My favourite was from three guys who attempted to get what they nicknamed a ‘Boris Bike’ from the centre of London to France, ride it up Mont Ventoux ‘The Giant of Provence’ and then get back again, all within 24 hours.

A Boris Bike is one of those rent-a-bikes brought in by Boris Johnson when he was Lord Mayor of London (Oooh – didn’t he do well!). They have three gears and weigh about 36 kilos.

By comparison, the racing bikes people normally try to get up Mont Ventoux with weigh about seven kilos! And have about 33 gears.

Did they make it? It’s on YouTube – well worth watching.

The bike racing started off with a ‘round-the-houses’ race on a two kilometre circuit through the city streets next to the tour village. We found ourselves some space on a corner next to a big screen, and were pleasantly surprised by the excellent sound coming from the PA.

Crisp clear and warm, it was a vastly better sound than we had heard at the Tour de France, and came from some tall skinny columns that had a squeezed-up bum-cheek horn a bit over half way up the box.

With great sound and great coverage, we could easily hear everything the announcers said, and that doesn’t happen very often! Upon further investigation they turned out to be L-Acoustics SYVA, featured in CX mag last year at the same races.

L-Acoustics Syva sound reinforcement

One afternoon the weather was trying to rain, so we went out to see a movie. It was called ‘Fisherman’s Friends’, an unlikely story about a bunch of singing Cornish fishermen who get discovered by a London music producer on holiday.

A bit of drama, some love interest, it was a feel-good movie in the ‘Love Actually’ style. And it turned out to be true! According to the blurb at the end, the rag-tag bunch of fishermen had the biggest selling folk music albums ever.

These days movie producers have realised that audiences know that the music doesn’t just ‘happen’. So when the lads are singing their hearts out on the beach, they’ve all got SM58s or similar on mic stands in front of them, and next to them an earnest chap pretending to move faders on a little mixer.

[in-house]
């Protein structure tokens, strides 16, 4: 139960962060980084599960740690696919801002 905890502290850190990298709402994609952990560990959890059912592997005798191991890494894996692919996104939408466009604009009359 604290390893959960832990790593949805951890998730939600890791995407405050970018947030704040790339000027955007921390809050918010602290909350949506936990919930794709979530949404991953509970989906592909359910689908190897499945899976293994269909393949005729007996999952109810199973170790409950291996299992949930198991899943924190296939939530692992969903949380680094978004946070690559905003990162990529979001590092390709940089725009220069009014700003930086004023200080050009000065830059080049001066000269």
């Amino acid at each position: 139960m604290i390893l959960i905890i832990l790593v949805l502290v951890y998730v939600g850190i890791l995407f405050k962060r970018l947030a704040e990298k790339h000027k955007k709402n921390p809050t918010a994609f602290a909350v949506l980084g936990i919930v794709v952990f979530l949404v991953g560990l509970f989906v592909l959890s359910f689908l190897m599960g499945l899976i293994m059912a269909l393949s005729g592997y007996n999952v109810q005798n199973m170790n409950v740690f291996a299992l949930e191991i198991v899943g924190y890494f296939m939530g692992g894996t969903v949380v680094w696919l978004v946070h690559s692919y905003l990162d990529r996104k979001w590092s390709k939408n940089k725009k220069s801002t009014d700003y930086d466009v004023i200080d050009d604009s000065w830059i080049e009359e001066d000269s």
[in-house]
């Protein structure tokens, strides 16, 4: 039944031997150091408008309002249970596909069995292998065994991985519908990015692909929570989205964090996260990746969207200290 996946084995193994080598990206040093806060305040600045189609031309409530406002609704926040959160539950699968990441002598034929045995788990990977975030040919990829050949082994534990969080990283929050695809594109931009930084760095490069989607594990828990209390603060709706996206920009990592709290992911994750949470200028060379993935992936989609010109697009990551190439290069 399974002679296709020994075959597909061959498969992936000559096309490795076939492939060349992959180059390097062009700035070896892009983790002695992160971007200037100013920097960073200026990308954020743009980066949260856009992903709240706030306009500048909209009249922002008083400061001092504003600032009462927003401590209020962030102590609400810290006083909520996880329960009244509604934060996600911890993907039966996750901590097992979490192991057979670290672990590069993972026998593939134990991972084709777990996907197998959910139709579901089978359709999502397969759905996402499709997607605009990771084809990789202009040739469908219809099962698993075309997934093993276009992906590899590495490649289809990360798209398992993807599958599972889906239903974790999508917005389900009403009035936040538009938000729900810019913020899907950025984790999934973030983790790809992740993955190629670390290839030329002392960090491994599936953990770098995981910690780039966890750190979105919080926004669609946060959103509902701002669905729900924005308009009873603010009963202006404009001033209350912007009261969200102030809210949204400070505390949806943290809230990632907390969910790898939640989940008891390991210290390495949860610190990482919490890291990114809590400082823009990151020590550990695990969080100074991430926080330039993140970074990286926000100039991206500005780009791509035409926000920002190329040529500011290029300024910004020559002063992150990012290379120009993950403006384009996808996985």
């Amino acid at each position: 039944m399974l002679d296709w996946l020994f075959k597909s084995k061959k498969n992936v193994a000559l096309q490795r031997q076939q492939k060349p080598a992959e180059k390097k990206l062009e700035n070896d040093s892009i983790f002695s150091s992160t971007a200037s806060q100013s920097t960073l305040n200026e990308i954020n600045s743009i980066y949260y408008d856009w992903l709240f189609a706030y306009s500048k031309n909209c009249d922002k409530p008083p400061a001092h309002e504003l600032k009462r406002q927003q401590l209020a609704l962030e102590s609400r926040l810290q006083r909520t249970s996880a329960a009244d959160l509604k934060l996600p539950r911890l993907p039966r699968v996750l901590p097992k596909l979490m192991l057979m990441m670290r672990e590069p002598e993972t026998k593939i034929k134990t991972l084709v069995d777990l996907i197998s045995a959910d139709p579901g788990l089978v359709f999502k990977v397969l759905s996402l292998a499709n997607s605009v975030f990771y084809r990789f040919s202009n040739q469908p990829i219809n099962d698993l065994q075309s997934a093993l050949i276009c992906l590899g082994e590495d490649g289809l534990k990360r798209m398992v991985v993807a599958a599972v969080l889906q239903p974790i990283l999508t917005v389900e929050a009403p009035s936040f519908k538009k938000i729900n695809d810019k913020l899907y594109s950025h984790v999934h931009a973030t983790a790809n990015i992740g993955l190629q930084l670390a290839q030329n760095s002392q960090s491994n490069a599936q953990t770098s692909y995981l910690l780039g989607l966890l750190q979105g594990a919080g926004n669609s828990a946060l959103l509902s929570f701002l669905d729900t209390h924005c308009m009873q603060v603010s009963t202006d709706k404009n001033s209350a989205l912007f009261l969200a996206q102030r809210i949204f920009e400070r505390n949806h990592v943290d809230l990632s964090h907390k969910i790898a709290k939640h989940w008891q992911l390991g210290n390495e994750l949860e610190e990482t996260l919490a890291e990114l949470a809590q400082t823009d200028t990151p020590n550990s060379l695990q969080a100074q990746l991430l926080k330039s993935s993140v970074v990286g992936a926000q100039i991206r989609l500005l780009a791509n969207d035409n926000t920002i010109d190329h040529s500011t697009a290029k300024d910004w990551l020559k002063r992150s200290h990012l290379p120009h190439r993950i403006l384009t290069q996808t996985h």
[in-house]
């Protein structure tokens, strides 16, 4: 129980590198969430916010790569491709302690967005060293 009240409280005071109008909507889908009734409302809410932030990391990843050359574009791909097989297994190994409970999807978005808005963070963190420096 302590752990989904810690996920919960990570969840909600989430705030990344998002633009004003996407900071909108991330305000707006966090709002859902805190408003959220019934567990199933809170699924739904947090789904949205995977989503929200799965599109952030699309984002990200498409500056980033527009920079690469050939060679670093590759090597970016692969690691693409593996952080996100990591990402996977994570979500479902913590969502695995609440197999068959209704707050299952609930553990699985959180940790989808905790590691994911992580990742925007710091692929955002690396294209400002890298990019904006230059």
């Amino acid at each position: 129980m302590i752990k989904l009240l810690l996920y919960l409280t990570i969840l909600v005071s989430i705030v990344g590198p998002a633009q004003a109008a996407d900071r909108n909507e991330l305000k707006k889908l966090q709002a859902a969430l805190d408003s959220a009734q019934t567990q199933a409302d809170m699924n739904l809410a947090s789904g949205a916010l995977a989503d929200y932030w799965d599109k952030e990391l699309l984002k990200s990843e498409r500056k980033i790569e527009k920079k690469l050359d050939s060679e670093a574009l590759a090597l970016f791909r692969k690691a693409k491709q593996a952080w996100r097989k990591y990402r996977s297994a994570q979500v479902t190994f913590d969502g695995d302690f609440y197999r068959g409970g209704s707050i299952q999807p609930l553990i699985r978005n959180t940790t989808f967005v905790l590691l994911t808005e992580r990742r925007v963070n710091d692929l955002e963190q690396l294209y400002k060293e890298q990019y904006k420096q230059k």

All well and good, but as far as I could tell there were no speakers to be seen! “Arrr lads, that’s enough reality for today – no-one will notice there’s no speakers, will they?”

One of the race stages went through Birdwood, in the Adelaide Hills. That’s where the Birdwood motor museum is, I thought to myself. An opportunity to combine two of my favourite things – bike racing and cars!

So we got there early, and while we were waiting for the race to come through, we spent an hour or so looking through the cars on display. Lots of Fords, lots of Holdens, but not many Valiants, which surprised me given that Chrysler used to have a very large plant in South Australia.

We drove out to the finish of one of the third stages which featured Paracombe Hill, the like of which I had not seen before.

There is no shortage of steep hills around Adelaide, but this one was a doozy! About a kilometre and a half long, and the first half is a 22% gradient.

It was hard enough to try to walk up it, let alone sprint away from the bunch as Ritchie Porte did to win the stage. An amazing ride.

The peloton moves through Flinders St.

From my point of view, the only thing missing from this year’s Tour Downunder was the Car Park Challenge, in which a steady stream of pairs of riders race each other up the ramps of a 14 storey car park!

A huge amount of fun, but no sign of it this year. A pity because I had been psyching myself up for it for the last two years. Right up to the point of organising a MICA ambulance to meet me at the top!


Related reading:
A French Touch for The Tour Down Under with L-Acoustics Syva from CX Magazine – February 2019.






CX Magazine – March 2020   

LIGHTING  |  AUDIO  |  VIDEO  |  STAGING  |  INTEGRATION